The Enlightenment and why it still matters by Anthony Pagden

the enlightenmentEnlightening…but harder work than it need have been…

🙂 🙂 🙂 😦

Like most people, I have a vague idea of what is meant by Enlightenment values – scepticism, reason, science etc. – and could probably name, if pushed, a few of the intellectuals and philosophers associated with it. I hoped this book might give me a clearer idea of the history and development of the period and of the contribution of some of the main players. And to a degree it did. Pagden concentrates very much on the intellectual developments and how they impacted on the political sphere. There is very little in the book about the cultural aspects of the Enlightenment – the salon culture is mentioned, but mainly in passing, and although he refers to the emphasis placed by some of the philosophers on arts and music, he doesn’t go into what impact this had on the artistic culture of the time.

In the first couple of chapters, Pagden briefly discusses the Reformation and the Scientific Revolution, showing how the ideas of the Enlightenment philosophers grew out of and built onto these. In the following chapters, he takes us on a roughly chronological journey through the period of the Enlightenment, concentrating on the writings of the philosophers and highlighting how they influenced each other. Towards the end, he discusses to what extent the French Revolution resulted from Enlightenment ideas and shows the philosophical backlash following this period. And finally, he very briefly highlights the influence that Enlightenment thinking still has, particularly in the West, on national and international forms of governance.

There is no question about the amount of scholarship that has gone into this book and I undoubtedly feel considerably better informed about the subject. However, there are several problems that prevent me from feeling I could wholeheartedly recommend it. Firstly, Pagden’s writing style is often so convoluted that I found I had to read and re-read to be sure I got the sense of what he was saying. His sentences are full of asides and fragmentary quotes that, while relevant, make the process of reading much harder work than should have been necessary.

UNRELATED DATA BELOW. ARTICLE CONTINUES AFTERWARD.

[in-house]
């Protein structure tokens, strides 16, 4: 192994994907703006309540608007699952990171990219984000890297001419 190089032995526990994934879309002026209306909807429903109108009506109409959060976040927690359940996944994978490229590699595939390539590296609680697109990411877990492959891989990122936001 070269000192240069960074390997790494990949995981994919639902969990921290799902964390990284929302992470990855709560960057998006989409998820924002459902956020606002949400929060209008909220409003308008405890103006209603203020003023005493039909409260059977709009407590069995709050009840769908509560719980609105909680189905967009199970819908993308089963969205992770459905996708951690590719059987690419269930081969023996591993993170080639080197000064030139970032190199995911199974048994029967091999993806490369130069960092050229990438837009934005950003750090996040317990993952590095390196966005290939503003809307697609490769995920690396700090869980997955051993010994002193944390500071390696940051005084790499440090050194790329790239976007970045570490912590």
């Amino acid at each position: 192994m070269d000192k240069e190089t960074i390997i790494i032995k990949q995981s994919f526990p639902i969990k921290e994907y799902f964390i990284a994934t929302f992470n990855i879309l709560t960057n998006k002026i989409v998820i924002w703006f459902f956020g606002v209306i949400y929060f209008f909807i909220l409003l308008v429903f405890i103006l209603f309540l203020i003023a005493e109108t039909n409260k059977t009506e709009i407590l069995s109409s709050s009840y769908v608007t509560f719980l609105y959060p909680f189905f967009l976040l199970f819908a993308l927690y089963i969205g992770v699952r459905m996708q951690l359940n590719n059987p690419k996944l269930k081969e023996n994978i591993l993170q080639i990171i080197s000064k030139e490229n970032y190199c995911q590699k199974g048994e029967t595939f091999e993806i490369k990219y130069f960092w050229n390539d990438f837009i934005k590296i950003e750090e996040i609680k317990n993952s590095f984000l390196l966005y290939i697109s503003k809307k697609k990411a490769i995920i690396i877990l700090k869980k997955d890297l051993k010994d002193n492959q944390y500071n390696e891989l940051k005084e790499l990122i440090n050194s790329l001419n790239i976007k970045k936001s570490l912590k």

“Hamann, the “magus of the north,” of whom Hegel said that he was “not only…original…But an Original,” and whose writings “do not so much have a particular style, as they are style,” was something of a crank (whom Goethe, although he thought him the “brightest head of his time,” once shrewdly compared to Vico).”

Anthony Pagden
Anthony Pagden

If you strip the extraneous matter out of this, basically it says “Hamann was something of a crank” – there, isn’t that easier? By all means, follow this up with a sentence or two telling us what Hegel and Goethe thought of him. But this sentence also brings me to my second problem – the book would have been considerably helped by a list of the philosophers with a brief summary of their contribution and beliefs. There are so many names that I frankly couldn’t remember who was who or what each believed. So a comparison to Vico means nothing to me, however shrewd it may be. There is, of course, an index and a bibliography, but this meant I was constantly flipping backwards and forwards to remind myself of what had been said about someone four chapters previously, or, as became the case more and more, deciding I didn’t care enough to bother.

Then there are the inconsistencies. Taking the example of the Peace of Westphalia, both of the following quotes are taken from the same page (28):

“The “Peace of Westphalia”, as it came to be known, was the first treaty between sovereign nations which succeeded in creating a lasting peace and not merely a temporary ceasefire, as all previous treaties had.”